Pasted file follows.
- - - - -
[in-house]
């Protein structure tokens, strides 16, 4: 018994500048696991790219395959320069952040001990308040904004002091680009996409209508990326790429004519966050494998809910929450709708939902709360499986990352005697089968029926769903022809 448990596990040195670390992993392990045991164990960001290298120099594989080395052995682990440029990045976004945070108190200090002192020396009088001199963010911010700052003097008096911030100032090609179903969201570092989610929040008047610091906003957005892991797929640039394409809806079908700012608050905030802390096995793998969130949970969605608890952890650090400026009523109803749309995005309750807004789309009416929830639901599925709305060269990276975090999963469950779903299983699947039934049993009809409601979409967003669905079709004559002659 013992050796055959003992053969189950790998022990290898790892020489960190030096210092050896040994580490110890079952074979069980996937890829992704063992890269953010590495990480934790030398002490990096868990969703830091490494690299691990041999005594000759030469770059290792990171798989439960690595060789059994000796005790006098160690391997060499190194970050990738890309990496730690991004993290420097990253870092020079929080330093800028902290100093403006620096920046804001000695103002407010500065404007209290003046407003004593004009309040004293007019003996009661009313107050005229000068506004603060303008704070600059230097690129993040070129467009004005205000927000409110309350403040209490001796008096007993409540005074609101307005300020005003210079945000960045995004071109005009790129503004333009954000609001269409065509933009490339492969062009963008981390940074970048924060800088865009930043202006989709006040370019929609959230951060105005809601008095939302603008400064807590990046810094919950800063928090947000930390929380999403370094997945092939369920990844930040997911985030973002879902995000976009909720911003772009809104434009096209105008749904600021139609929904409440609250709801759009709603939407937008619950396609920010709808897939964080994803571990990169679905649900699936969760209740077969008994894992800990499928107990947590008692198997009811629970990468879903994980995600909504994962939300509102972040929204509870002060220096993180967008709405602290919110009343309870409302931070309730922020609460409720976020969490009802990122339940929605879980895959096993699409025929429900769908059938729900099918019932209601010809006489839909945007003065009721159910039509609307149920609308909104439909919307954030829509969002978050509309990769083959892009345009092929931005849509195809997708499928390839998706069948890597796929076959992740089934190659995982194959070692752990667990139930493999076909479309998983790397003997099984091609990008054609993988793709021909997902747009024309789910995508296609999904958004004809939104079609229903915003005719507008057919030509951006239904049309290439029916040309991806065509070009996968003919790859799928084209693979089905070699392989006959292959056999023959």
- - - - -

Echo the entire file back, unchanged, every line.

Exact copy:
[in-house]
């Protein structure tokens, strides 16, 4: 018994500048696991790219395959320069952040001990308040904004002091680009996409209508990326790429004519966050494998809910929450709708939902709360499986990352005697089968029926769903022809 448990596990040195670390992993392990045991164990960001290298120099594989080395052995682990440029990045976004945070108190200090002192020396009088001199963010911010700052003097008096911030100032090609179903969201570092989610929040008047610091906003957005892991797929640039394409809806079908700012608050905030802390096995793998969130949970969605608890952890650090400026009523109803749309995005309750807004789309009416929830639901599925709305060269990276975090999963469950779903299983699947039934049993009809409601979409967003669905079709004559002659 013992050796055959003992053969189950790998022990290898790892020489960190030096210092050896040994580490110890079952074979069980996937890829992704063992890269953010590495990480934790030398002490990096868990969703830091490494690299691990041999005594000759030469770059290792990171798989439960690595060789059994000796005790006098160690391997060499190194970050990738890309990496730690991004993290420097990253870092020079929080330093800028902290100093403006620096920046804001000695103002407010500065404007209290003046407003004593004009309040004293007019003996009661009313107050005229000068506004603060303008704070600059230097690129993040070129467009004005205000927000409110309350403040209490001796008096007993409540005074609101307005300020005003210079945000960045995004071109005009790129503004333009954000609001269409065509933009490339492969062009963008981390940074970048924060800088865009930043202006989709006040370019929609959230951060105005809601008095939302603008400064807590990046810094919950800063928090947000930390929380999403370094997945092939369920990844930040997911985030973002879902995000976009909720911003772009809104434009096209105008749904600021139609929904409440609250709801759009709603939407937008619950396609920010709808897939964080994803571990990169679905649900699936969760209740077969008994894992800990499928107990947590008692198997009811629970990468879903994980995600909504994962939300509102972040929204509870002060220096993180967008709405602290919110009343309870409302931070309730922020609460409720976020969490009802990122339940929605879980895959096993699409025929429900769908059938729900099918019932209601010809006489839909945007003065009721159910039509609307149920609308909104439909919307954030829509969002978050509309990769083959892009345009092929931005849509195809997708499928390839998706069948890597796929076959992740089934190659995982194959070692752990667990139930493999076909479309998983790397003997099984091609990008054609993988793709021909997902747009024309789910995508296609999904958004004809939104079609229903915003005719507008057919030509951006239904049309290439029916040309991806065509070009996968003919790859799928084209693979089905070699392989006959292959056999023959």